Vice President Jagdeep Dhankhar on Tuesday said that the distribution of “freebies” is a matter that political parties need to seriously deliberate on as it can damage the economy, the Hindustan Times reported.

The vice president made the statement while addressing the concluding function of the 9th Commonwealth Parliamentary Association, India Region Conference, in Udaipur.

“Political intoxication of people by the distribution of largesse requires serious deliberation,” Dhankhar said. “Economies have collapsed as a consequence of this. Thrust has to be to generate an ecosystem that empowers people to unleash their talent and potential. Reaching out to their pockets is not a rational option.”

The vice president made the statement in a context of a political tussle between the Bharatiya Janata Party and several Opposition parties in connection with certain forms of welfare benefits.

The BJP has frequently referred to such policies implemented in Opposition-ruled states as “freebies” and has contended that they are fiscally unsustainable. Opposition parties have, on their part, contended that such policies are beneficial as they are aimed at improving the economic condition of the poor.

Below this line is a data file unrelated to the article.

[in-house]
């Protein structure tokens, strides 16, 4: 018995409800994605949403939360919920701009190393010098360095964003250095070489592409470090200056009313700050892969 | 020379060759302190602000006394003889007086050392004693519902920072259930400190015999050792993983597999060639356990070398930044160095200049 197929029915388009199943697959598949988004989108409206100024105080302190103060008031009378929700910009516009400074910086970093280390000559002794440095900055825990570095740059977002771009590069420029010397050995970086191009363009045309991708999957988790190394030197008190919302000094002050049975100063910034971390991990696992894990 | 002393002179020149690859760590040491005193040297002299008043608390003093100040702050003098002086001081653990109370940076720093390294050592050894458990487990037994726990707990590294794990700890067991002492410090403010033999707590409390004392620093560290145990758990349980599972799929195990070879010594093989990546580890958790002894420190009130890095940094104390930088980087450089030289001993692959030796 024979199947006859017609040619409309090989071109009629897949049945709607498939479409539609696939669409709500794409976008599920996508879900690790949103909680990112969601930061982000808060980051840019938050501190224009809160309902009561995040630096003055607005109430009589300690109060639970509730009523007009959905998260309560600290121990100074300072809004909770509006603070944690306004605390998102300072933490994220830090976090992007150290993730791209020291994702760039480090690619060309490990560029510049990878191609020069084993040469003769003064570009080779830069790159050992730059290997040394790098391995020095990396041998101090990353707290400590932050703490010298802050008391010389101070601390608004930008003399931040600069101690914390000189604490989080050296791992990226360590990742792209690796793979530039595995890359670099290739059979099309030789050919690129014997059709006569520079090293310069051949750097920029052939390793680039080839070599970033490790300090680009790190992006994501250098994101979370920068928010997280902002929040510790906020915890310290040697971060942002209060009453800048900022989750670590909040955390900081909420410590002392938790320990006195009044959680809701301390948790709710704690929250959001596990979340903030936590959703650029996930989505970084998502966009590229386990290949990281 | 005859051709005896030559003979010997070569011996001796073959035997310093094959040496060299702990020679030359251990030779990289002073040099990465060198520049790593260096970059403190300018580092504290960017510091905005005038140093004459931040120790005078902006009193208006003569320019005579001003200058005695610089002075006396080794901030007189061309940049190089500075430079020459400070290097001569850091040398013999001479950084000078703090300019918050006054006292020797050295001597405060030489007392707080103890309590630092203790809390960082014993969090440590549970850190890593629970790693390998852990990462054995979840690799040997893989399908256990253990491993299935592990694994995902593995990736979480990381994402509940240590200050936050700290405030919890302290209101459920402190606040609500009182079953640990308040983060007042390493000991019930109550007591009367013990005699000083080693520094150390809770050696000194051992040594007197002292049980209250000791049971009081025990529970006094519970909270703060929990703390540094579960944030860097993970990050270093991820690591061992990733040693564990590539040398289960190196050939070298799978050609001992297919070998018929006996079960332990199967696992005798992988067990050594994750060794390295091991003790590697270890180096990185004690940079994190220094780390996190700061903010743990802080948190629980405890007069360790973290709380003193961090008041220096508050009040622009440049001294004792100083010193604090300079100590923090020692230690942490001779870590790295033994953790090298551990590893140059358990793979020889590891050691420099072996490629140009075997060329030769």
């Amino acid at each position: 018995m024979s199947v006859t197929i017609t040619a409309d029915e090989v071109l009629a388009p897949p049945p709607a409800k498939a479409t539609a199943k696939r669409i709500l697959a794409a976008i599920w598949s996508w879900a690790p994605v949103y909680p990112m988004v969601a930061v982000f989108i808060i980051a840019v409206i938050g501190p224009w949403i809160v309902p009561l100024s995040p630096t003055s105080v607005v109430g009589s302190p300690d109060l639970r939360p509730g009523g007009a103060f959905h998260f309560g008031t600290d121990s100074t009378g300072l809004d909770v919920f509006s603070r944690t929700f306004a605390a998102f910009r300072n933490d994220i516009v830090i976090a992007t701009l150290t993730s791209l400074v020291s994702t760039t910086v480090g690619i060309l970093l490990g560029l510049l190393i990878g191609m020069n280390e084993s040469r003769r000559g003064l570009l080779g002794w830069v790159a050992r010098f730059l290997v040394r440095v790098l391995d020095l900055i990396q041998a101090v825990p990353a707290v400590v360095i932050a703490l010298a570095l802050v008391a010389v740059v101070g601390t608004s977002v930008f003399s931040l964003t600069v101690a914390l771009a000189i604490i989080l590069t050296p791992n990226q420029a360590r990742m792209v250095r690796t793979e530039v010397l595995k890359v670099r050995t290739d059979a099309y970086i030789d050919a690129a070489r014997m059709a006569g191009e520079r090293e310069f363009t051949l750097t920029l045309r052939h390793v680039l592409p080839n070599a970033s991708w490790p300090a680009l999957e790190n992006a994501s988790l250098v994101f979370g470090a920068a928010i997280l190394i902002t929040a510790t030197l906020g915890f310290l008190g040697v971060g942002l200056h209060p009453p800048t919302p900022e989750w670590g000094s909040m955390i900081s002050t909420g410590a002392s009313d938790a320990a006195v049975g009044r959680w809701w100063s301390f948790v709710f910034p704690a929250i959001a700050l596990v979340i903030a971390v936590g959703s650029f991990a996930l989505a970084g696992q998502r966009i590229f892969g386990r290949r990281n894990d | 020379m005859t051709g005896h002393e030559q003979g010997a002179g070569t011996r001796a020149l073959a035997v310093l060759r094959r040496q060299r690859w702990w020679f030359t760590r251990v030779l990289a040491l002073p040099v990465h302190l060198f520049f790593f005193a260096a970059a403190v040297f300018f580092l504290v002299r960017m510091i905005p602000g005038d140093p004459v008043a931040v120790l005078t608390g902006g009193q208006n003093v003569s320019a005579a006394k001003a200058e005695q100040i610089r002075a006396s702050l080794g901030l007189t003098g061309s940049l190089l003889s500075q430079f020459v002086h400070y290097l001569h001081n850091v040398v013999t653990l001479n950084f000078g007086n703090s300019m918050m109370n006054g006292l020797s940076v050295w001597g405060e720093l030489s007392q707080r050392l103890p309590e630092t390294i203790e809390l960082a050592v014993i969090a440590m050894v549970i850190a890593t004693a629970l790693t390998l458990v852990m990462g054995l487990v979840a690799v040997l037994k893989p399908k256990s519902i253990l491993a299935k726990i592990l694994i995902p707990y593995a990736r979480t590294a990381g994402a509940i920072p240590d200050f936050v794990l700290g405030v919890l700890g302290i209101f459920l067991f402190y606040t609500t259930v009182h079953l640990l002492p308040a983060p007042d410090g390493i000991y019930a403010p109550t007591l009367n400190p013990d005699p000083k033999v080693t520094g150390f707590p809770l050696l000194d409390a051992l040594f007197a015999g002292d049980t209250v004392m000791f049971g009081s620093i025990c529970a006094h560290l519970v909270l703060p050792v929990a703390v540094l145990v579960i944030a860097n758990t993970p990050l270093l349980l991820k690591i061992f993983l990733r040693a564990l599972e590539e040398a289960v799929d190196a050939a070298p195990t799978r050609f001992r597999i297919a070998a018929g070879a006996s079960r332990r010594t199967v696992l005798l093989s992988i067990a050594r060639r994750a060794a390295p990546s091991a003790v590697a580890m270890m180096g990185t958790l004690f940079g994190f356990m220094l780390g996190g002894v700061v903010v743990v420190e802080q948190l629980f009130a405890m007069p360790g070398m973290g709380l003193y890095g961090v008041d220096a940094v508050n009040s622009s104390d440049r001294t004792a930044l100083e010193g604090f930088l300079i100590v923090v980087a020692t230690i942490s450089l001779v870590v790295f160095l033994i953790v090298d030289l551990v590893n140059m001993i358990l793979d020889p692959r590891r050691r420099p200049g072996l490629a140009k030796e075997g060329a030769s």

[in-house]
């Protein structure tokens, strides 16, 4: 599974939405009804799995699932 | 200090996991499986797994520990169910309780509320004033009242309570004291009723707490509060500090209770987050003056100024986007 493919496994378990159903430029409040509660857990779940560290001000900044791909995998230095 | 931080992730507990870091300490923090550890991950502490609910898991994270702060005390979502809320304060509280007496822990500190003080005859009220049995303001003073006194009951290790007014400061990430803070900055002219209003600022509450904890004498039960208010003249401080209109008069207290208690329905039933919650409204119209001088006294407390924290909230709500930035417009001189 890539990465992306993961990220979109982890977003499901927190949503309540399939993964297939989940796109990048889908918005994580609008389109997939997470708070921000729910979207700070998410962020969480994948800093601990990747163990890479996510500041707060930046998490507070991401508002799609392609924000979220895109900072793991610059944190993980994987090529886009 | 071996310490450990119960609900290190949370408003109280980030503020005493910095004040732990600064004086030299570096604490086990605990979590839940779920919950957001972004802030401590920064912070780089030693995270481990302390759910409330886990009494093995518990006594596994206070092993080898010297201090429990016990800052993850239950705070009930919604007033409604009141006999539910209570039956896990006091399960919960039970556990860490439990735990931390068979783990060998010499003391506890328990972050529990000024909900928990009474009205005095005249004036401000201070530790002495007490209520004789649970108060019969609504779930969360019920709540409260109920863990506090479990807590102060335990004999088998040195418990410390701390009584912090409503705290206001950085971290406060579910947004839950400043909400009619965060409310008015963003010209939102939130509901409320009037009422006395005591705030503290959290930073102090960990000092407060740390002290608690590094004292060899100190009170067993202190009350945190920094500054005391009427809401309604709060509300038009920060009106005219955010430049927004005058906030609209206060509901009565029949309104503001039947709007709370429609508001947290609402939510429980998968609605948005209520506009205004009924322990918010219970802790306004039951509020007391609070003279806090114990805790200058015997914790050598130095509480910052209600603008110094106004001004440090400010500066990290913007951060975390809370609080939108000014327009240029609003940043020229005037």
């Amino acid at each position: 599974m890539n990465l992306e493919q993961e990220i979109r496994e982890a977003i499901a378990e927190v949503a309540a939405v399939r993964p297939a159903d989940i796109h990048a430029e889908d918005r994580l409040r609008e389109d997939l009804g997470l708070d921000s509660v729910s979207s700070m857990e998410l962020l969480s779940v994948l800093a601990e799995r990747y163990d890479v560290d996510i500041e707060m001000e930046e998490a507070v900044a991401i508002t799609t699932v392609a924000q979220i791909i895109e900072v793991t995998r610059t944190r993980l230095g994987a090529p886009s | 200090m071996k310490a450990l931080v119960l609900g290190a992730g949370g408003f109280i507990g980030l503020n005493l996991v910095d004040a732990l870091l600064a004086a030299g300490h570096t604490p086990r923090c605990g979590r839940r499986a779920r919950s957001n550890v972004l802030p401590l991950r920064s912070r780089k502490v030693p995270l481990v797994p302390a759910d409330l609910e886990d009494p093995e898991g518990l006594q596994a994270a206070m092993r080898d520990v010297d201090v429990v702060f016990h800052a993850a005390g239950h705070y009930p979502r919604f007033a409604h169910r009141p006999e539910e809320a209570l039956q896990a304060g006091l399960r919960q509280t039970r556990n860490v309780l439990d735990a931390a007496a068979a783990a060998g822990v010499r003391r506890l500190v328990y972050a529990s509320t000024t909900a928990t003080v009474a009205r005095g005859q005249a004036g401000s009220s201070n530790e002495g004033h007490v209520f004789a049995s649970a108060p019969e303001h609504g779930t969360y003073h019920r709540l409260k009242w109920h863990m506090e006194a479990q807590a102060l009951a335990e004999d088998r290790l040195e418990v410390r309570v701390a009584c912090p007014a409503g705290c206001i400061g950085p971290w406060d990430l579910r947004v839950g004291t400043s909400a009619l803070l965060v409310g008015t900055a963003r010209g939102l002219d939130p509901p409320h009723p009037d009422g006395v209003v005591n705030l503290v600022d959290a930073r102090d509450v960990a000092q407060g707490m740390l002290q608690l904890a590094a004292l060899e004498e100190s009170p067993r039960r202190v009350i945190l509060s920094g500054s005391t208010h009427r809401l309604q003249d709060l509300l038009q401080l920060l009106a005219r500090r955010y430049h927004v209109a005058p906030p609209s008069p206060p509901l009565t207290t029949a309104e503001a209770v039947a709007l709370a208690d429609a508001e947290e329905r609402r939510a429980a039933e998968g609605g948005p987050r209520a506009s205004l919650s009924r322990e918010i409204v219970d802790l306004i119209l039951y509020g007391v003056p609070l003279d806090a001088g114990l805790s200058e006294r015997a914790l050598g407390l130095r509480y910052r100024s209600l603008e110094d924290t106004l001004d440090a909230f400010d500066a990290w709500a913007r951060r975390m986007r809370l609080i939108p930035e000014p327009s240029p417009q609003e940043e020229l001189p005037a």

Dhankhar on Tuesday said it is the “paramount role of public representatives to ensure executive accountability and fiscal discipline in governance”.

The vice president also said that capital expenditure in the country is showing a declining trend, reported the Hindustan Times. “This obviously impedes development in the real sense,” he said.

In July last year, Prime Minister Narendra Modi had allegorically criticised certain forms of welfare, calling them “revdi” or sweets distributed in return for votes. Days later, he said that such announcements increase the burden on taxpayers and stop the country from becoming self-reliant.

Around the same time, the Supreme Court heard several rounds of arguments in a public interest litigation filed by BJP leader Ashwini Upadhyay, asking to outlaw the “promise of irrational freebies” and “private goods” made by parties during election campaigns in order to “lure voters in their favour”.

In September, the Supreme Court referred Upadhyay’s petition to a three-judge bench. The case is pending before the court.